Clare Rose company and union officials said delivery drivers and...

Clare Rose company and union officials said delivery drivers and warehouse workers have reached a tentative contract agreement, ending a nearly strike that began on April 23, 2017. Credit: Ed Betz

Clare Rose and its 130 union delivery drivers and warehouse workers have negotiated a new contract, ending a nearly three-month strike against the East Yaphank beer distributor, company and union officials said.

The deal restores pension contributions for workers but removes a sales function that had been responsible for part of drivers’ pay.

Union employees, who went on strike April 23, will vote on the agreement Saturday, Alex Moore, spokesman for Teamsters Local 812, said late Thursday night.

Sean Rose, chief executive of the third-generation family business, said early Friday that both the union and the company “feel confident it will be ratified.” He said the company would retain a “fair amount” of the permanent replacement workers it hired during the strike.

Ed Weber, president of Local 812, said in a statement the union was pleased to reach an agreement “that preserves our pension and provides fair wages under a new sales model.”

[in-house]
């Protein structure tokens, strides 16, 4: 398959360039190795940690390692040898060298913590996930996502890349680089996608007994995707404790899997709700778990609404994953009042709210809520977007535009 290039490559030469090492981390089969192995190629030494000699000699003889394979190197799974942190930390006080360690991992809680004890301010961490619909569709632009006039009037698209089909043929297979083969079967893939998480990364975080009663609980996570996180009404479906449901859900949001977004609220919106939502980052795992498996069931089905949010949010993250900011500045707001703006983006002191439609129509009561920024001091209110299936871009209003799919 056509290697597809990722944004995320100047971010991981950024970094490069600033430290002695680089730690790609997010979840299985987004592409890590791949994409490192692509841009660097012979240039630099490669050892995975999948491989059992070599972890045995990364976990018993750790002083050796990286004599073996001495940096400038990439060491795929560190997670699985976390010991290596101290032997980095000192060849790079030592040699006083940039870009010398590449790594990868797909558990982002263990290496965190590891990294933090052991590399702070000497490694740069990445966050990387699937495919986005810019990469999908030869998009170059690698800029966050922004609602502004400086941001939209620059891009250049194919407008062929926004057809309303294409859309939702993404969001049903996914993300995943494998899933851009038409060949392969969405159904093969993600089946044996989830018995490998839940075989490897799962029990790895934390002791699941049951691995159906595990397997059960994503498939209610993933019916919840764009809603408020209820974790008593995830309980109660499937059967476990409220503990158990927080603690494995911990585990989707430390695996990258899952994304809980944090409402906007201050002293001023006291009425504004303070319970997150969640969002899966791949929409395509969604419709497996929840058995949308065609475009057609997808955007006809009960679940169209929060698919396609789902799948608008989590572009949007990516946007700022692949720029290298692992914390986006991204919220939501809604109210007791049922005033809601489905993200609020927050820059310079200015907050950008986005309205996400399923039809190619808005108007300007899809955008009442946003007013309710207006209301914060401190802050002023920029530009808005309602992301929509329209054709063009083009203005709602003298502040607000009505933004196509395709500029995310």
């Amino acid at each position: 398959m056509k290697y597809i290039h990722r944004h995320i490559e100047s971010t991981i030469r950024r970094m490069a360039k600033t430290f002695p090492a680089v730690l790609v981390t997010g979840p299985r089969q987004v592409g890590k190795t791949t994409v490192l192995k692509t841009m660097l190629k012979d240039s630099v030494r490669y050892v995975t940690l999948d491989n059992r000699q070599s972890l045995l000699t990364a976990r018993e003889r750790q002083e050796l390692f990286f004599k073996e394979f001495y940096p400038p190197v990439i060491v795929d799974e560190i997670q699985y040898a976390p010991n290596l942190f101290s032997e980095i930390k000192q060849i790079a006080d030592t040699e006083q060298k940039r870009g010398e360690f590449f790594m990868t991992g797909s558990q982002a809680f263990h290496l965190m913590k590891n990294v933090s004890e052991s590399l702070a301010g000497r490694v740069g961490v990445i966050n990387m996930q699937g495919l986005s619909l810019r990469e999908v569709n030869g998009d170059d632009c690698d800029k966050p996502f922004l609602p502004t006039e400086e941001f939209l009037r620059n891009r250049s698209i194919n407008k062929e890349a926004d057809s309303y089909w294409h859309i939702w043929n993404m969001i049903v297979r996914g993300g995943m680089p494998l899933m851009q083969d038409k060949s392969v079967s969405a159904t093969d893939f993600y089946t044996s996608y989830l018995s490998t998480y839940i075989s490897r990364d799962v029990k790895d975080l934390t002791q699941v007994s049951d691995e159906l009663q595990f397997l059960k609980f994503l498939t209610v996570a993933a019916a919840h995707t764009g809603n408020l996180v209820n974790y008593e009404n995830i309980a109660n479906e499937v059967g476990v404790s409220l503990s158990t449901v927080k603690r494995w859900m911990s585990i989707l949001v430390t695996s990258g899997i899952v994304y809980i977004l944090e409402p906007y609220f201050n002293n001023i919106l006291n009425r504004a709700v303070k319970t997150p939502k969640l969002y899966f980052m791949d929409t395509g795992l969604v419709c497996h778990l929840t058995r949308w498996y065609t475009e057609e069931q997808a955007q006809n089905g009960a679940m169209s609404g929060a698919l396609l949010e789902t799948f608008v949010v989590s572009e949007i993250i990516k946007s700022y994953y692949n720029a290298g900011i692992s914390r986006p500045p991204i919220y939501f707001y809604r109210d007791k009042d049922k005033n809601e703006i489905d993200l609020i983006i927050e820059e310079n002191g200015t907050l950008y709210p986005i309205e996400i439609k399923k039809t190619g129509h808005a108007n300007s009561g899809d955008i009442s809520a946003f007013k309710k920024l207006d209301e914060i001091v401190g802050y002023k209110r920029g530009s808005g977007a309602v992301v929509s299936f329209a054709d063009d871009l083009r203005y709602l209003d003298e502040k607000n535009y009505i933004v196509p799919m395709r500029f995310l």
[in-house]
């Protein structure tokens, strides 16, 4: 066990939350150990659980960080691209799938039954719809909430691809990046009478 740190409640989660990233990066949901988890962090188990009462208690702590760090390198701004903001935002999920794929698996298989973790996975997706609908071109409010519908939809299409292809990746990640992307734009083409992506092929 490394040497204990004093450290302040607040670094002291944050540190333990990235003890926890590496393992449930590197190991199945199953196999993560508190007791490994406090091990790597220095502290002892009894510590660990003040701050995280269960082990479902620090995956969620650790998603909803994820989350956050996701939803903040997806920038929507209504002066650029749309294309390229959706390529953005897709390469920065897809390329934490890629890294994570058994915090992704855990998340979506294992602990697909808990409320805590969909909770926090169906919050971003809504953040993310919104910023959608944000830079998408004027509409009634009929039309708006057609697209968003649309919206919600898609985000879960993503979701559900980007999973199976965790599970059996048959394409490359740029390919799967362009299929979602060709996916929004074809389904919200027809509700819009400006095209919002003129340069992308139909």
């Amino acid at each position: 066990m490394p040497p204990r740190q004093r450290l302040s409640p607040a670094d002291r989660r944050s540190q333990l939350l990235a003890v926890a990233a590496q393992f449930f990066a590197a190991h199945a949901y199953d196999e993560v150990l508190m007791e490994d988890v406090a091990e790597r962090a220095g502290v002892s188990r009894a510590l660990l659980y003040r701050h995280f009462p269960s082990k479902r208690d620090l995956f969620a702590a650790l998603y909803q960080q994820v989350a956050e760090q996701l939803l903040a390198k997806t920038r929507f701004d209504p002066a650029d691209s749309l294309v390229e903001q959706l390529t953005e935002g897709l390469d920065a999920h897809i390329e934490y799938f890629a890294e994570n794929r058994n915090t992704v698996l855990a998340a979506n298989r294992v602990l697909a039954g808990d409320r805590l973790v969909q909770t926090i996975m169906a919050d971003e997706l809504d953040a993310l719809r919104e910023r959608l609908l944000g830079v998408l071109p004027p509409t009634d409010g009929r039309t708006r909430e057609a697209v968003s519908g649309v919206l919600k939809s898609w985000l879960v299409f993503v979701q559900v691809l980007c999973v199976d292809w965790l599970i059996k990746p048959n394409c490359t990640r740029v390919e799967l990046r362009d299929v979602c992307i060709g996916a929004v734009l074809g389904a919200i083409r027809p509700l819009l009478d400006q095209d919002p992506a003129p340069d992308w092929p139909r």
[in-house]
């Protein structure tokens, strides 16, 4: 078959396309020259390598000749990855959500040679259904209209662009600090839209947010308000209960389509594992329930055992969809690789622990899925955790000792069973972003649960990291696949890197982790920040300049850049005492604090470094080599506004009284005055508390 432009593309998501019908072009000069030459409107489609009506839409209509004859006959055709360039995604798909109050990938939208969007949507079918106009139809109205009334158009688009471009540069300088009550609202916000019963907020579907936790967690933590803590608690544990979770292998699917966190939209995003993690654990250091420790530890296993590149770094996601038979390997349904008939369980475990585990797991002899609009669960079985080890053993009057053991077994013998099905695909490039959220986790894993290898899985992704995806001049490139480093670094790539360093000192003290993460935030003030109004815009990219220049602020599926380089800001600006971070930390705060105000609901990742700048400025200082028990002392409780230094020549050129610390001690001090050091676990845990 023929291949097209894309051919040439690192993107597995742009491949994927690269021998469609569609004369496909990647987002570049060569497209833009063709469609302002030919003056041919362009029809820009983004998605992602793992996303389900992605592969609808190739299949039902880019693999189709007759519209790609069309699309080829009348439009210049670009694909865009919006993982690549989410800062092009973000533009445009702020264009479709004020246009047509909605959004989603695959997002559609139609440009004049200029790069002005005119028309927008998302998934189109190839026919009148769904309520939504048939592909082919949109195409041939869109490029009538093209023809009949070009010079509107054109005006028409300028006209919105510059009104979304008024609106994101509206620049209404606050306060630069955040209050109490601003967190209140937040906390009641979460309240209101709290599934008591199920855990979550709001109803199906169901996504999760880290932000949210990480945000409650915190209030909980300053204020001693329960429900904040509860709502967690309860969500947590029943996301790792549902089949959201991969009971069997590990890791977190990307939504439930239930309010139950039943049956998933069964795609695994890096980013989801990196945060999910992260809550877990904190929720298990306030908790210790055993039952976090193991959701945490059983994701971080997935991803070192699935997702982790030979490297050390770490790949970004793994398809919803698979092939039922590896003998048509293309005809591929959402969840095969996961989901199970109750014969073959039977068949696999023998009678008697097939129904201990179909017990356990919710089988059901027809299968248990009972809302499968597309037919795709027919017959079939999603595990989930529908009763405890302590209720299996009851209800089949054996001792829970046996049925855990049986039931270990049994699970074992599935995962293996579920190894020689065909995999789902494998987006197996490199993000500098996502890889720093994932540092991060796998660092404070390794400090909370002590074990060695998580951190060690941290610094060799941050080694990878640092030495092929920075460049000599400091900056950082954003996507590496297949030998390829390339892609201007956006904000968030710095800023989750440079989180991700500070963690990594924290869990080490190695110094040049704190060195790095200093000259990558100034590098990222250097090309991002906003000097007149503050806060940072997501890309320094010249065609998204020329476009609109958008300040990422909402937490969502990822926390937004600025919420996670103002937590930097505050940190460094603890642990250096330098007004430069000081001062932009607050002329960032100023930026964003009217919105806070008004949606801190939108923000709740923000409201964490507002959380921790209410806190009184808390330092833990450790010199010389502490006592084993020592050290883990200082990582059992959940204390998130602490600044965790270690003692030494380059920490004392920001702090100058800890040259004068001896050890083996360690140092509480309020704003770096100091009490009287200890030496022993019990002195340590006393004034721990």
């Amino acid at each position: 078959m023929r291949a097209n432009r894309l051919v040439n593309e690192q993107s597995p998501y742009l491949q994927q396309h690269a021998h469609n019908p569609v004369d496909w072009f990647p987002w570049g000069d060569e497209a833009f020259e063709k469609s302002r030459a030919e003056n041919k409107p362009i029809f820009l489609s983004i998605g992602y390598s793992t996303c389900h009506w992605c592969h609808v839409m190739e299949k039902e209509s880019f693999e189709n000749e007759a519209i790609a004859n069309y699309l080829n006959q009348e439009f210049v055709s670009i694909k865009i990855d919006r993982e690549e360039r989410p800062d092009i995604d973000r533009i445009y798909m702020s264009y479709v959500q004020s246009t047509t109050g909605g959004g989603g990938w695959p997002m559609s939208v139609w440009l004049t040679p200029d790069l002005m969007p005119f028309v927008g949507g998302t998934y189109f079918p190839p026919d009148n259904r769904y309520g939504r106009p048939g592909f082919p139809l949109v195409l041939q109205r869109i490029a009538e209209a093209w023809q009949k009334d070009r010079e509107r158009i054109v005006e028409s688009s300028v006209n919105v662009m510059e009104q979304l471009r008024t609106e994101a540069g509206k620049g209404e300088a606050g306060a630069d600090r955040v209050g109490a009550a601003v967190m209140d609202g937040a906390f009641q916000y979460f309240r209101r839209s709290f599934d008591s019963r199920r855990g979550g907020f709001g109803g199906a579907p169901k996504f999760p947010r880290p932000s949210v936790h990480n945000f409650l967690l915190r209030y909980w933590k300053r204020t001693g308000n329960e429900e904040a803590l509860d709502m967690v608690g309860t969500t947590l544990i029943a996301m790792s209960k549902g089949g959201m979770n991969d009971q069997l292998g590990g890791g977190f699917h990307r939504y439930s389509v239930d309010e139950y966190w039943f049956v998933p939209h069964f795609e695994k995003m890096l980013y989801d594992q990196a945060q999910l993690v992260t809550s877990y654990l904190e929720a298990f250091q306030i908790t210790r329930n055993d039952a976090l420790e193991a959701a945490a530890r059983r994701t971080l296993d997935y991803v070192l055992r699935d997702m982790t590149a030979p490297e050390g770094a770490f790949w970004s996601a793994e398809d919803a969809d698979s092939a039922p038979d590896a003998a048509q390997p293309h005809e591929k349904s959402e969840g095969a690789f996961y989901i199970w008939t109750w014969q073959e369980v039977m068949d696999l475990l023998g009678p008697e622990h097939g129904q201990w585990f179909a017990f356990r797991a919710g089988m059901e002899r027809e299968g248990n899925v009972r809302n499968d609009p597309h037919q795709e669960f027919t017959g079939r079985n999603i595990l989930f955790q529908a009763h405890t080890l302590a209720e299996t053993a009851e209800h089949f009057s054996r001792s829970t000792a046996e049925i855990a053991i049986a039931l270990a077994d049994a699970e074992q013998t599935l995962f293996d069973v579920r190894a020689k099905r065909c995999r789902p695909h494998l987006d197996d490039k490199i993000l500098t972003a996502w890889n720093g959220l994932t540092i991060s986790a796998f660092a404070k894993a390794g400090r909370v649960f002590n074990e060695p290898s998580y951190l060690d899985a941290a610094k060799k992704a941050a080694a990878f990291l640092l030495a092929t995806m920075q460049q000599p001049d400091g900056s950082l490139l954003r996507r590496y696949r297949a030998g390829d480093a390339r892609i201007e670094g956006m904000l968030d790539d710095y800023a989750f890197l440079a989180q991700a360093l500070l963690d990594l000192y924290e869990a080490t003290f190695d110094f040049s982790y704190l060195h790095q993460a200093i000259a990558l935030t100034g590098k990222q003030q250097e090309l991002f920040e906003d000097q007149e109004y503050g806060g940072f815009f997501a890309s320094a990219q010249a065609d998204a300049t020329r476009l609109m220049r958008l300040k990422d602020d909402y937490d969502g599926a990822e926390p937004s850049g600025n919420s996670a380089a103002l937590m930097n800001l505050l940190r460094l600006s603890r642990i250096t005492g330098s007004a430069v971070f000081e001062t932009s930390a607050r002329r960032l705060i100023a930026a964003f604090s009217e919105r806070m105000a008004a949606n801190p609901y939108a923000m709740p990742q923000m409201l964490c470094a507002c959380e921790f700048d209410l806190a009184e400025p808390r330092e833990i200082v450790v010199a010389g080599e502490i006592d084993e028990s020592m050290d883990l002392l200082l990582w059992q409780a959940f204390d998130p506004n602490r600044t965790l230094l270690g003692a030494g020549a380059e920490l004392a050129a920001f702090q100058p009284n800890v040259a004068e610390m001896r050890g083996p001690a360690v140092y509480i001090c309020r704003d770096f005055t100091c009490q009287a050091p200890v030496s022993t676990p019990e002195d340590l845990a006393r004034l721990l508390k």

Union members walked off the job in April after a Clare Rose contract offer proposed eliminating a sales function drivers provide, resulting in what the union said would be a 30 percent wage cut. Members also objected to a planned conversion from a defined benefit pension plan to a 401(k) retirement plan.

The company said only a quarter of striking employees would get lower wages under that previous offer, and that more than half would receive a raise.

Under the new agreement, the company will continue to contribute to the workers’ pension plan instead of switching to a 401(k). While the sales function drivers once served will still be eliminated, a “compensation package that was above average” industry standards was agreed upon, Rose said.

On Friday, George Miranda, president of Teamsters Joint Council 16, thanked Gov. Andrew M. Cuomo for his “behind the scenes” efforts to bring the two parties together. Cuomo recommended Port Washington-based mediator Martin F. Scheinman, who facilitated negotiations, the union said.

Clare Rose is the exclusive Long Island distributor of Anheuser-Busch InBev products, such as Budweiser and Bud Light, serving 5,000 businesses in Nassau and Suffolk counties.

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